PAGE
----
Two weeks ago, during the third season premiere of Arrow, bisexual badass Sara Lance took a couple of arrows to the chest and died. The show’s bosses say Sara’s death was necessary to advance the plot of other characters, a thing known as “getting fridged” in the comic book world. (As in, “But we had to brutally murder Green Lantern’s girlfriend and stuff her mangled body into a refrigerator for him to reach his true crime-fighting potential!”) Anyway, this week, Oliver & Co. found Sara’s body and carried it around and cried over it and raged over it and promised to seek vengeance against her killer. Apparently Sara’s ex-girlfriend, Nyssa al Ghul, is going to show up next week to bring some assassin realness to the hunt for justice.


zombie-cat

BRAAAAAIIINNNZ.

The Walking Dead

Sundays on AMC at 10:00 p.m.

In terms of what you’ll find here in these weekly TV round-ups, none of it will be bloody. I’m a clumsy puppy, terrified of thunder, and even the sight of fake blood makes me queasy. I asked around and found out some good news about this week’s season five premiere of The Walking Dead: Tara the Lesbian is still alive! No, you can’t have a screencap of Tara. You’re just going to have to trust me. I tried to get a screencap and accidentally saw some cannibals and couldn’t eat lunch. But this photo is what happened when I searched “kitten zombie” on Shutterstock, so.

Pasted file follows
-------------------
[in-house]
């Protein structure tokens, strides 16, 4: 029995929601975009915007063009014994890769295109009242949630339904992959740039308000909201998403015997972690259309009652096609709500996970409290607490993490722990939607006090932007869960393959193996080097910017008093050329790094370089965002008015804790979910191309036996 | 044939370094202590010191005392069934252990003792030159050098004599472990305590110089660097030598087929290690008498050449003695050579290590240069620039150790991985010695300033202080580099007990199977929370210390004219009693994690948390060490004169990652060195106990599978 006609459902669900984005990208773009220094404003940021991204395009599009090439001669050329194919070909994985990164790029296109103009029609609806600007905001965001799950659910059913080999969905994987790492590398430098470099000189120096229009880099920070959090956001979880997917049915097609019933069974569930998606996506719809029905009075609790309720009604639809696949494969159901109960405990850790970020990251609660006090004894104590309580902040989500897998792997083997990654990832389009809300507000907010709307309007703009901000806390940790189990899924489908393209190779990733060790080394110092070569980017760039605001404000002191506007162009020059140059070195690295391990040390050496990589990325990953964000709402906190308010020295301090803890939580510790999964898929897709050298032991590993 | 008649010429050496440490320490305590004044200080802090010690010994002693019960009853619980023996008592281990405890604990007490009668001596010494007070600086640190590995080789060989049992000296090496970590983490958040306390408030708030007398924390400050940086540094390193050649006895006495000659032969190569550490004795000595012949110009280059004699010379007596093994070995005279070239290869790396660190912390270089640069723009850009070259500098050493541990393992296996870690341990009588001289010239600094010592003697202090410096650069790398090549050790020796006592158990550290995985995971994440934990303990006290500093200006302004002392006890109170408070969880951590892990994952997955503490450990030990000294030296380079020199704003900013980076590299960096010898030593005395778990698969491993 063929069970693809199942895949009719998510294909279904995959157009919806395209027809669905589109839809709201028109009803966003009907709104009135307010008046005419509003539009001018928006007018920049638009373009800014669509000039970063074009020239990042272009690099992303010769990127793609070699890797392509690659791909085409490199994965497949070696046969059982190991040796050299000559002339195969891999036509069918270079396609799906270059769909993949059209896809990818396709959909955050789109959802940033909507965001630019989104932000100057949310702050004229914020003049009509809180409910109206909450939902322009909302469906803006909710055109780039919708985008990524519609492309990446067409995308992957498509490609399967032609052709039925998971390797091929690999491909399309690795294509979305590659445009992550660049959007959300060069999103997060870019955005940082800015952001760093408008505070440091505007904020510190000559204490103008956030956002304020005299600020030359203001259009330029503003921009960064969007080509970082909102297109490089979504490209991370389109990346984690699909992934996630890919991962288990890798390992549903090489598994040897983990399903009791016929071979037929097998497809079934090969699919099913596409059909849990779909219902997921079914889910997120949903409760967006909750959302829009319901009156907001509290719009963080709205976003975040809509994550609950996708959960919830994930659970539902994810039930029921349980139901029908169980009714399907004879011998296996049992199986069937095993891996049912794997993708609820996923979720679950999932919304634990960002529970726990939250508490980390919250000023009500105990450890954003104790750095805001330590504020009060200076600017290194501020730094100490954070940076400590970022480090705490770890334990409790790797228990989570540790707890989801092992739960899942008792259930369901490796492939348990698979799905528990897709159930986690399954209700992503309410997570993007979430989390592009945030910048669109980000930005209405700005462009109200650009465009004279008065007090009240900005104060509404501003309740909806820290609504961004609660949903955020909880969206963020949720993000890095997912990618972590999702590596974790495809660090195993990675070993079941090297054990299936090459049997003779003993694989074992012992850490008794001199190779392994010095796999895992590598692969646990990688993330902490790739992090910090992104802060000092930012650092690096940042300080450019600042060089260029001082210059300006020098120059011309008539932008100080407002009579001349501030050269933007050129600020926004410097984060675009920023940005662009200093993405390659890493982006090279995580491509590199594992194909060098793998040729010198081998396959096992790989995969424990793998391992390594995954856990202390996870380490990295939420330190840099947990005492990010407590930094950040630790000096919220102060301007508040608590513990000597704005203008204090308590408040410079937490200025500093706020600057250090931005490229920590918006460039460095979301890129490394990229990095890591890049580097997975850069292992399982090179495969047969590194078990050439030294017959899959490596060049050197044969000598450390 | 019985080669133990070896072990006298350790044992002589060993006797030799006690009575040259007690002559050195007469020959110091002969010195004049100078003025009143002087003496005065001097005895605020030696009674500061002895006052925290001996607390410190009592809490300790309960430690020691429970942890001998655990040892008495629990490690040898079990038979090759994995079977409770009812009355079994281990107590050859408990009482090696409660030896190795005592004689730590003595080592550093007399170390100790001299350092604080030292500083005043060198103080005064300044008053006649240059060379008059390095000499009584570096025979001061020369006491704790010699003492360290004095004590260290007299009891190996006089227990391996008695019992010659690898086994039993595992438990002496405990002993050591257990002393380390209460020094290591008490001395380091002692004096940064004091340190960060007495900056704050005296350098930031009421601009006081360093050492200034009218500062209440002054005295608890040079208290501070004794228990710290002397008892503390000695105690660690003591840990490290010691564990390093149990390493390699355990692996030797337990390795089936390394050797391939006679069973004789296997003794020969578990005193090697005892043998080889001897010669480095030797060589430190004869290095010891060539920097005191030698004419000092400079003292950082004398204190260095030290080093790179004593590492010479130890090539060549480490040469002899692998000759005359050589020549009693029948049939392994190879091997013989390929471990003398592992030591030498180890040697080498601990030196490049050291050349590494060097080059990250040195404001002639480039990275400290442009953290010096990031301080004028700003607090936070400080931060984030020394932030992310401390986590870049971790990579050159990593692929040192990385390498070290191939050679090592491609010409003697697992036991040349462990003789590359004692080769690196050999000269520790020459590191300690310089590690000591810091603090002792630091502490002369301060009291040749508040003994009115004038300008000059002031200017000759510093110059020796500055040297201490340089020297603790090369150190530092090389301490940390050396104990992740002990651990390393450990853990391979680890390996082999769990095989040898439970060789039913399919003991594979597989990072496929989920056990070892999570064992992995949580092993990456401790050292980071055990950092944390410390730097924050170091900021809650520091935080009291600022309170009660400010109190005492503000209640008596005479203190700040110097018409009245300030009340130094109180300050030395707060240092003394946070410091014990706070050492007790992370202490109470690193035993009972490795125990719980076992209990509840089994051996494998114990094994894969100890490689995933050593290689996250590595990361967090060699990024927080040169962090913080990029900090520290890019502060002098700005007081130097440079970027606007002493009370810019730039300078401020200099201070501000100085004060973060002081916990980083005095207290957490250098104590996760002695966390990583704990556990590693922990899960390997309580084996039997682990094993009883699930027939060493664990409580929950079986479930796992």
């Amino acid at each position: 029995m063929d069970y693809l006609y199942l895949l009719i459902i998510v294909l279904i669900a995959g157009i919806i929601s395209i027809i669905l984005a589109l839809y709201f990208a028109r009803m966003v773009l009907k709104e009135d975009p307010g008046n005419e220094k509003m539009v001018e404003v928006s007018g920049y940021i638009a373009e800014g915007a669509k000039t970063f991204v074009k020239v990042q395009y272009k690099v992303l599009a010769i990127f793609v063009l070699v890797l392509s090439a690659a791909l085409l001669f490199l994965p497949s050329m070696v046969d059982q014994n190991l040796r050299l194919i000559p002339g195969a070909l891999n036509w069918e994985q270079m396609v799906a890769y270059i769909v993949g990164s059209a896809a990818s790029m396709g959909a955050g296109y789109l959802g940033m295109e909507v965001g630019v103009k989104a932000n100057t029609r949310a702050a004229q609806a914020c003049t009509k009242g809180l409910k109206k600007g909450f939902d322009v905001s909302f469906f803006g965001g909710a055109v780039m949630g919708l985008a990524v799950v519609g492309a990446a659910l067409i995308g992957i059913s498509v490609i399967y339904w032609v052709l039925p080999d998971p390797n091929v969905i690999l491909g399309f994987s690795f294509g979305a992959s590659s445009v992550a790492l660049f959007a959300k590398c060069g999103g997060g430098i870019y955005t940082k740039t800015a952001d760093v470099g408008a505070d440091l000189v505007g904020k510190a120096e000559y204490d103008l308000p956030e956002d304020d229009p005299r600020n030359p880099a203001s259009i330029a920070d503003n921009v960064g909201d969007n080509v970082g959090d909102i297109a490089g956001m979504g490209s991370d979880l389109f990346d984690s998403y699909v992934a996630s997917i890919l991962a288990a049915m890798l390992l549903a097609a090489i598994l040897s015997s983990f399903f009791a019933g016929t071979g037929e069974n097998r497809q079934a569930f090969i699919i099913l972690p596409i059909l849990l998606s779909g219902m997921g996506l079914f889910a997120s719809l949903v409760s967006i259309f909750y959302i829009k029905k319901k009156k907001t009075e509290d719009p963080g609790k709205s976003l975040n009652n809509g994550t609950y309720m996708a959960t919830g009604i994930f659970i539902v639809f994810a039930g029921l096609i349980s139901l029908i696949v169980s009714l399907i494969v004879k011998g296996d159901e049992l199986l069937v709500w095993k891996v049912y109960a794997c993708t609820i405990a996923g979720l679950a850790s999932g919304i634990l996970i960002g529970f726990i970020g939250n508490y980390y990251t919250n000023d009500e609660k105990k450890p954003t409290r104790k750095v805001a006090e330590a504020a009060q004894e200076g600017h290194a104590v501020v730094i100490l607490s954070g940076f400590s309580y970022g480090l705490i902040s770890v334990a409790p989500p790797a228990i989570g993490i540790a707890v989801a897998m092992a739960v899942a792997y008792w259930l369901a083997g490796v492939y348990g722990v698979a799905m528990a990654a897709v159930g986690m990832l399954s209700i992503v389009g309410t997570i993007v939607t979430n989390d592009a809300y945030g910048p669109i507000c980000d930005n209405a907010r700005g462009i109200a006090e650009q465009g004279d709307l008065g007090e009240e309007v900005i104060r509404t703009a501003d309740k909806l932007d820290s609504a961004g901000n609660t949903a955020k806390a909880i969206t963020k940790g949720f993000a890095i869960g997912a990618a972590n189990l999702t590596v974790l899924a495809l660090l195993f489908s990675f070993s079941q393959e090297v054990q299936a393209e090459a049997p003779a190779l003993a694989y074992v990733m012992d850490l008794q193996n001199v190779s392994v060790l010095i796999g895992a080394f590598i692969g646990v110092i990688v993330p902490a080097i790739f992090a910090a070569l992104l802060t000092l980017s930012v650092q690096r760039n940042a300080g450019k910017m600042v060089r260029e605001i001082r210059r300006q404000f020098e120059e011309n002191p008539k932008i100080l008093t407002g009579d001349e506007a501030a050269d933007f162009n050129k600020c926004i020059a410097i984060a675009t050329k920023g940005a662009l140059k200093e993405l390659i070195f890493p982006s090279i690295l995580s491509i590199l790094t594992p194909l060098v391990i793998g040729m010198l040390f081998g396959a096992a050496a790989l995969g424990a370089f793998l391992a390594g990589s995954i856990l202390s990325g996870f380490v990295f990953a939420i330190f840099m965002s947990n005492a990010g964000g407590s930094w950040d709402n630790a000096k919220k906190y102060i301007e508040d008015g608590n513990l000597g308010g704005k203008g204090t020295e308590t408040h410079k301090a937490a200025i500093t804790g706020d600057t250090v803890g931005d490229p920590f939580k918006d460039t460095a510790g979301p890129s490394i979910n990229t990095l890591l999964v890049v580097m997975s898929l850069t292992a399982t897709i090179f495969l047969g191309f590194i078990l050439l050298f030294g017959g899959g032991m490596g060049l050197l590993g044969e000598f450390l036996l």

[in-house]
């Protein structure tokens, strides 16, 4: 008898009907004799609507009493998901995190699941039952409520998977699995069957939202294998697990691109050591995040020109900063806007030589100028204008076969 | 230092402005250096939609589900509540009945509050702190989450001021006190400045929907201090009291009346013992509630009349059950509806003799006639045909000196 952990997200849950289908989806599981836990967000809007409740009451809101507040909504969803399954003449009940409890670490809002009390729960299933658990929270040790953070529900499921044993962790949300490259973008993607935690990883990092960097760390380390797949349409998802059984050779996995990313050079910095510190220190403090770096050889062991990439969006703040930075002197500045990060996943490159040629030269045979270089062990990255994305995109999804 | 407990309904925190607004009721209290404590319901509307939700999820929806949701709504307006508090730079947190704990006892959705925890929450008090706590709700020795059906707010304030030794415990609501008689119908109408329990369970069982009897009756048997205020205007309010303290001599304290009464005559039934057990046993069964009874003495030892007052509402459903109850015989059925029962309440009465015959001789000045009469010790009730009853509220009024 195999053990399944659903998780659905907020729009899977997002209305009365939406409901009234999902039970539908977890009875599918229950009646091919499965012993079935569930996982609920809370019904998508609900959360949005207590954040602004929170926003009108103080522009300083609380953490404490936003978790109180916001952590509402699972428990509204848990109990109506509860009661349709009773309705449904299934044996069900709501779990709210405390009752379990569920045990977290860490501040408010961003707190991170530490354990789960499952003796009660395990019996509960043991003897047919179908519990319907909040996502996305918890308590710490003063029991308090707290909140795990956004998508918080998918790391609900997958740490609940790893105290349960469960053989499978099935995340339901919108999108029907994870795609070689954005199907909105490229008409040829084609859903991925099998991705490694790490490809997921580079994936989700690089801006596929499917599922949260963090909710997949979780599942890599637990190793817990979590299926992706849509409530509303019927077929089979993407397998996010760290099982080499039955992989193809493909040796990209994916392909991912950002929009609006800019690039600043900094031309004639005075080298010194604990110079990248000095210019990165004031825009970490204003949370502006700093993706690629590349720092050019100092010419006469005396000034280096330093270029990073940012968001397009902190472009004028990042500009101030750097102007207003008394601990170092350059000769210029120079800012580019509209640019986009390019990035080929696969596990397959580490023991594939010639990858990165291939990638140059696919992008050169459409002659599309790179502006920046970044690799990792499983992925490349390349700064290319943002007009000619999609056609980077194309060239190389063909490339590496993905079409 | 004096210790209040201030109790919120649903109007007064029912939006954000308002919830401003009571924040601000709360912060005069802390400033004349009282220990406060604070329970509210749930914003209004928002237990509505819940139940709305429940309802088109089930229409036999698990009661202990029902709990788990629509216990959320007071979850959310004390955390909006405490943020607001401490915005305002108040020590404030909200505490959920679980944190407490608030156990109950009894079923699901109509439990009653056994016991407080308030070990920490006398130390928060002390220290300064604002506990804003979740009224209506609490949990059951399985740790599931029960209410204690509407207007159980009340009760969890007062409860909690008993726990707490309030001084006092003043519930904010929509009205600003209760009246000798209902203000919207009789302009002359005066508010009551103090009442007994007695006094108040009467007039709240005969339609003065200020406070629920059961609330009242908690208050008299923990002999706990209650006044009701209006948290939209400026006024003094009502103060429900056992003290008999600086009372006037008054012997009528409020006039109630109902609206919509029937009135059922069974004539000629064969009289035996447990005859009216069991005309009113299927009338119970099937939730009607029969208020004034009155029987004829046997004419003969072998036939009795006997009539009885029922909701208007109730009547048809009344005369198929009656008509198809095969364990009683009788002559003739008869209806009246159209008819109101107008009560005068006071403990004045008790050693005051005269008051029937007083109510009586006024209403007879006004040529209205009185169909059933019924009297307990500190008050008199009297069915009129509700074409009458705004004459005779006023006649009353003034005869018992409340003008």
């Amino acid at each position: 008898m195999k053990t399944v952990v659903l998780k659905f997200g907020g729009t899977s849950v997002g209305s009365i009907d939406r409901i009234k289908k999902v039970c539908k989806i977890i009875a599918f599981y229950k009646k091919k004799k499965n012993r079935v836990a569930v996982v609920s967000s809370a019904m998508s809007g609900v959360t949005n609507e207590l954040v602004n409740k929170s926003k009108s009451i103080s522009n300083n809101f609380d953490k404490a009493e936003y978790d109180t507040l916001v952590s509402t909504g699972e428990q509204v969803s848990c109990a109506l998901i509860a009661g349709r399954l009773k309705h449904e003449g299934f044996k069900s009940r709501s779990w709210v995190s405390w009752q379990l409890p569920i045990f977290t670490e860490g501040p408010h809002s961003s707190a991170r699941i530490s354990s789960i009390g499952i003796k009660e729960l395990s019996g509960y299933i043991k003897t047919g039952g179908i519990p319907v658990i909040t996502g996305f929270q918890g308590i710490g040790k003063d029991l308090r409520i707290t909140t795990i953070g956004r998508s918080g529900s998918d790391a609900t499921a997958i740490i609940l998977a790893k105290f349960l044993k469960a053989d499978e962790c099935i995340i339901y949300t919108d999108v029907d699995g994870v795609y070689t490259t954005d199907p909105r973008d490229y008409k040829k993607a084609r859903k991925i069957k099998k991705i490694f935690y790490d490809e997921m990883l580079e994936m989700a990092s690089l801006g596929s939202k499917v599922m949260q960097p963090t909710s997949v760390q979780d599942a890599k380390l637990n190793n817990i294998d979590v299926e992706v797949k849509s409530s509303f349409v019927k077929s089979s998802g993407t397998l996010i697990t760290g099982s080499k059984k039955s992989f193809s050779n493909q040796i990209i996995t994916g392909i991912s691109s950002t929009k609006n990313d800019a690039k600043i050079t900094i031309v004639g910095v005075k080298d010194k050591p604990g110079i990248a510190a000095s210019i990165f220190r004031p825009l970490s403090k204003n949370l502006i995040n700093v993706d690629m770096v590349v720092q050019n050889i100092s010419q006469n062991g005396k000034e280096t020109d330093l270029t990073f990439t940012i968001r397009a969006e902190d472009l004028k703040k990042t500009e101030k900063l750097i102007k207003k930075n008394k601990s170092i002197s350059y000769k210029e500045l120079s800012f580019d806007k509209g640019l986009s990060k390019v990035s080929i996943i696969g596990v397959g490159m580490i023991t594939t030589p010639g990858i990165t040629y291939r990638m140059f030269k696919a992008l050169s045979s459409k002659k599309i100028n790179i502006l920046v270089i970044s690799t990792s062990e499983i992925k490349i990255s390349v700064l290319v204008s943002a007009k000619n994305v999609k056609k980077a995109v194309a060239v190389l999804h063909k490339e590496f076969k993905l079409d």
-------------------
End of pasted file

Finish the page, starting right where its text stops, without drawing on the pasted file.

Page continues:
Survivor's Remorse 2014

The WNBA will be my Promised Land!

Survivor’s Remorse

Saturdays on Starz at 9:00 p.m.

There’s a very real chance you haven’t heard of Starz’s new show Survivor’s Remorse, so here’s the deal: It’s a six-episode series about a young basketball superstar named Cam Calloway who signs an enormous contract with a professional basketball team in Atlanta in his second year in the league. (The show didn’t buy the rights to actually use NBA lingo, so pretend I said he’s playing for the Hawks.) In the two episodes of the show that have aired so far, the main focus has been on the way Cam and his family deal with him suddenly becoming a multi-millionaire. The title alludes to the fact that Cam feels really guilty about making it out of the projects when so many of his friends didn’t have the chance.

One of the main characters is Cam’s older sister, M-Chuck, who is just super aggressively gay. It’s off-putting but also kind of refreshing, which confuses me a little bit. M-Chuck equates the number of smiley emoticons a girl sends her with the length of time the girl wants you to sit on her face. She spends her bathroom time looking for women to sext. She’s got a drawer full of vibrating dicks she offers to let her haters suck on.

I have mixed feelings about the show as a whole, which doesn’t always do justice to the weighty topics it tries to tackle, but I plan to keep watching. There are only four episodes left this season, but it’s already been renewed for a second.


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L to R: Melissa King, Joy Crump (for real!), a guy who nearly made Padma throw up, and a jerk who got kicked off.

Top Chef: Boston

Wednesdays on Bravo at 10:00 p.m.